Again, judgments are not inherently bad, but they also don’t change reality and are hence an ineffective way to fix our problems. Nonjudgmentalness asks us to separate the facts from our judgments. To practice Nonjudgmentalness in the above [hypothetical] example, I could focus on the facts, such as my roommate not cleaning up after herself and leaving her laundry all over the floor. I could describe the consequences of these facts, such as “I have to spend extra time cleaning the kitchen” and “I am unable to walk in the room without stepping on her dirty clothes.” I could describe my feelings, such as “I feel angry and frustrated that she hasn’t made changes despite having discussed this issue four times.” I could even describe my preferences, what I wish would happen: “I wish she would respect me and our shared space.”
Thinking of the situation in terms of describing the facts helps someone, like me, who has trouble separating their emotions from reality. In this situation, I could react from my emotionally-charged judgment and tell my roommate that she shouldn’t be so terrible. You can imagine how that conversation might not yield the desired outcome. Instead, I could describe to her the facts, consequences, my feelings, and my preferences as outlined above: “I feel frustrated that despite our multiple conversations, you have not changed some habits that we have discussed. I wish there was more mutual respect for each other and our shared home.” Of course there are no guarantees in any situation, but I’d feel much more steady myself going in with the latter approach, and I’d imagine my [fictional] roommate would be more receptive to me if I spoke nonjudgmentally. The Nonjudgmentalness practice has been eye-opening for me because learning to acknowledge my judgments and focus on the underlying reality has helped me to move away from emotionally loaded interpretations so that I can speak in a more effective way.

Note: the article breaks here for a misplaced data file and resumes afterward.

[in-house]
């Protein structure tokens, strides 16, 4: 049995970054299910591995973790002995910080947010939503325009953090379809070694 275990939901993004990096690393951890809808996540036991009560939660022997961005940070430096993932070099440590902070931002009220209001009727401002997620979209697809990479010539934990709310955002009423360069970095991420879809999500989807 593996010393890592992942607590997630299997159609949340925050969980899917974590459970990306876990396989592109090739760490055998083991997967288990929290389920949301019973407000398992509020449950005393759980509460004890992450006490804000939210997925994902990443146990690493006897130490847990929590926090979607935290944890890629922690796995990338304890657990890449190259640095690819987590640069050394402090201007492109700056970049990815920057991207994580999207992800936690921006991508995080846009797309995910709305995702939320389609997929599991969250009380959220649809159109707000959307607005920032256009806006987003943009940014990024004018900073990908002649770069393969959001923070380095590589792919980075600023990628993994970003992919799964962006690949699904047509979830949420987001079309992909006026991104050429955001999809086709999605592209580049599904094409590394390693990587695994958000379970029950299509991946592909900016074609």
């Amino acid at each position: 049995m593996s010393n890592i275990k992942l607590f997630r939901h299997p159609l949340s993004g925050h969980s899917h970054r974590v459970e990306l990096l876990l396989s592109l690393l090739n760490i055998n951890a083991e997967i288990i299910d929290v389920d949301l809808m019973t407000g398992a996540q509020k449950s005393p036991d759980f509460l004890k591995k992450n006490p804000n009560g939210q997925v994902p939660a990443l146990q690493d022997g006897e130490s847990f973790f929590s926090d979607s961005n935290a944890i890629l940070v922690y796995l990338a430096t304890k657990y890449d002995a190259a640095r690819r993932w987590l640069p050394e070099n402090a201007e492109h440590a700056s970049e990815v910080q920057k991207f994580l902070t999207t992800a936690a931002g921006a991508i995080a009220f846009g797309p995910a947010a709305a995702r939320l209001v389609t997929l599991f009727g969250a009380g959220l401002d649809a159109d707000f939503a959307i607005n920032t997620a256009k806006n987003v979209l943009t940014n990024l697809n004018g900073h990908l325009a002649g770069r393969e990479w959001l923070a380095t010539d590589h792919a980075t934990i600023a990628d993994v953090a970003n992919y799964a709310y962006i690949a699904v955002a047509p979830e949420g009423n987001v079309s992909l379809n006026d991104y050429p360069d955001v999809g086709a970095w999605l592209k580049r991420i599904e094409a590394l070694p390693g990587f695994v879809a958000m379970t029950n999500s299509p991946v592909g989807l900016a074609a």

Because of my deep gratitude for my time in the DBT group, I have a deeper appreciation for therapy in general. You don’t have to have a mental illness or be in a state of extreme distress to seek mental health support. I strongly believe that everyone deserves therapy even if as a tool to better understand themselves and grow as a person. I also understand that, unfortunately, accessing mental health support is challenging for many people for many reasons. Some of us might especially feel the stigma of attending therapy from our families or communities. For others, therapy might not be financially feasible.
For those of us in school or university, our institutions often offer confidential counseling services free of charge. Groups like Lawyers Concerned for Lawyers also provide free and confidential mental health support for law students and lawyers. Although certainly no substitute for professional support, there are also apps such as MindShift and Woebot that can provide self-guided exercises in mindfulness and distress tolerance. Many CBT and DBT worksheets and self-guided packets are available online as well. And when we do find ourselves in moments of extreme distress, we can text HOME to 741741 to be connected with a crisis counselor or contact Statewide Samaritans at 877-870-4673 immediately. For any of these options, there is no shame in realizing that we need support–access to mental health resources and therapy is for everybody.
I am immensely thankful for therapy this year and I wish the same for everyone else, as well. Whether you want to understand yourself better, learn effective coping skills, or improve your relationships, I hope some form of therapy can be a viable option for you. It has entirely changed my perspective to help me continually evolve into the best version of myself. I want that for you, too.
Roma Gujarathi is a third-year student at BC Law. Contact her at email@example.com.